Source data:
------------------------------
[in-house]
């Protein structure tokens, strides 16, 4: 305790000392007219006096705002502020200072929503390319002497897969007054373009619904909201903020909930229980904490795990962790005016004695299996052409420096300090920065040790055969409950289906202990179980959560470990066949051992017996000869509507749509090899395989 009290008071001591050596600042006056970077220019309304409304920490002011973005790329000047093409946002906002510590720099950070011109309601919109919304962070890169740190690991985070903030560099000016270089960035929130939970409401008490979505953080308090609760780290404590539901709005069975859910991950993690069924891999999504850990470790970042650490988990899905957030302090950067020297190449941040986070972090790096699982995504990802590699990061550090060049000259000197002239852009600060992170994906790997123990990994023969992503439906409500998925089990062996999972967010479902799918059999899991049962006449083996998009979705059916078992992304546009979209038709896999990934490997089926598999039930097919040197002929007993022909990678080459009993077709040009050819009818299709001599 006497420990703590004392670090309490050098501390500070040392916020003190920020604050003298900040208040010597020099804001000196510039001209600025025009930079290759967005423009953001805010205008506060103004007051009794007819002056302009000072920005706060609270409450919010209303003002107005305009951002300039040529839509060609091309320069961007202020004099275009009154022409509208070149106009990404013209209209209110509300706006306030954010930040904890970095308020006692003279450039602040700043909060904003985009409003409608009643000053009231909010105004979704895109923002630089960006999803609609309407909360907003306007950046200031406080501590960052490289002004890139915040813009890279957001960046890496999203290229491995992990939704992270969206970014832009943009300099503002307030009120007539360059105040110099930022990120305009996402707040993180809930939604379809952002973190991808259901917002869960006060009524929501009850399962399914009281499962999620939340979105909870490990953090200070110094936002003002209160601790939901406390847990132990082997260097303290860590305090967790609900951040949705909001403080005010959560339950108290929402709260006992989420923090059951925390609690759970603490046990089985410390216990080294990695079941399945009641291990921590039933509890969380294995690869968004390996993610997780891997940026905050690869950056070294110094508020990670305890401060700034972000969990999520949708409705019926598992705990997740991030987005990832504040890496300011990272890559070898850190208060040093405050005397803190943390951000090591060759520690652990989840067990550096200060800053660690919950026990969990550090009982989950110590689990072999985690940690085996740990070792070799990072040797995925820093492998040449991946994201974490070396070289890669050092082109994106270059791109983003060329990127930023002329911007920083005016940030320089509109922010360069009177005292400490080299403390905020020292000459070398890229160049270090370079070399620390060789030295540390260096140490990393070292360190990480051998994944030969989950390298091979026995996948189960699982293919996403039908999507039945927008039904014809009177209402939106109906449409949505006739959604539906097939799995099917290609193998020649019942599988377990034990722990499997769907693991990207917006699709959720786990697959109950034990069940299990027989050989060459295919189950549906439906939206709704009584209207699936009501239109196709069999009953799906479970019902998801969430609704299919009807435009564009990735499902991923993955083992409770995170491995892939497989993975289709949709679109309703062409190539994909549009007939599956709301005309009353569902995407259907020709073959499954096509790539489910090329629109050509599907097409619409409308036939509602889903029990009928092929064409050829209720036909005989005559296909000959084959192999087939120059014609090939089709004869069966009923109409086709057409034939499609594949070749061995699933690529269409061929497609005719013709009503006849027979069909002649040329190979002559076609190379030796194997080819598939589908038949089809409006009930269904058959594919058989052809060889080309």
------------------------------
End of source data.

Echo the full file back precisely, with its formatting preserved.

[in-house]
């Protein structure tokens, strides 16, 4: 305790000392007219006096705002502020200072929503390319002497897969007054373009619904909201903020909930229980904490795990962790005016004695299996052409420096300090920065040790055969409950289906202990179980959560470990066949051992017996000869509507749509090899395989 009290008071001591050596600042006056970077220019309304409304920490002011973005790329000047093409946002906002510590720099950070011109309601919109919304962070890169740190690991985070903030560099000016270089960035929130939970409401008490979505953080308090609760780290404590539901709005069975859910991950993690069924891999999504850990470790970042650490988990899905957030302090950067020297190449941040986070972090790096699982995504990802590699990061550090060049000259000197002239852009600060992170994906790997123990990994023969992503439906409500998925089990062996999972967010479902799918059999899991049962006449083996998009979705059916078992992304546009979209038709896999990934490997089926598999039930097919040197002929007993022909990678080459009993077709040009050819009818299709001599 006497420990703590004392670090309490050098501390500070040392916020003190920020604050003298900040208040010597020099804001000196510039001209600025025009930079290759967005423009953001805010205008506060103004007051009794007819002056302009000072920005706060609270409450919010209303003002107005305009951002300039040529839509060609091309320069961007202020004099275009009154022409509208070149106009990404013209209209209110509300706006306030954010930040904890970095308020006692003279450039602040700043909060904003985009409003409608009643000053009231909010105004979704895109923002630089960006999803609609309407909360907003306007950046200031406080501590960052490289002004890139915040813009890279957001960046890496999203290229491995992990939704992270969206970014832009943009300099503002307030009120007539360059105040110099930022990120305009996402707040993180809930939604379809952002973190991808259901917002869960006060009524929501009850399962399914009281499962999620939340979105909870490990953090200070110094936002003002209160601790939901406390847990132990082997260097303290860590305090967790609900951040949705909001403080005010959560339950108290929402709260006992989420923090059951925390609690759970603490046990089985410390216990080294990695079941399945009641291990921590039933509890969380294995690869968004390996993610997780891997940026905050690869950056070294110094508020990670305890401060700034972000969990999520949708409705019926598992705990997740991030987005990832504040890496300011990272890559070898850190208060040093405050005397803190943390951000090591060759520690652990989840067990550096200060800053660690919950026990969990550090009982989950110590689990072999985690940690085996740990070792070799990072040797995925820093492998040449991946994201974490070396070289890669050092082109994106270059791109983003060329990127930023002329911007920083005016940030320089509109922010360069009177005292400490080299403390905020020292000459070398890229160049270090370079070399620390060789030295540390260096140490990393070292360190990480051998994944030969989950390298091979026995996948189960699982293919996403039908999507039945927008039904014809009177209402939106109906449409949505006739959604539906097939799995099917290609193998020649019942599988377990034990722990499997769907693991990207917006699709959720786990697959109950034990069940299990027989050989060459295919189950549906439906939206709704009584209207699936009501239109196709069999009953799906479970019902998801969430609704299919009807435009564009990735499902991923993955083992409770995170491995892939497989993975289709949709679109309703062409190539994909549009007939599956709301005309009353569902995407259907020709073959499954096509790539489910090329629109050509599907097409619409409308036939509602889903029990009928092929064409050829209720036909005989005559296909000959084959192999087939120059014609090939089709004869069966009923109409086709057409034939499609594949070749061995699933690529269409061929497609005719013709009503006849027979069909002649040329190979002559076609190379030796194997080819598939589908038949089809409006009930269904058959594919058989052809060889080309």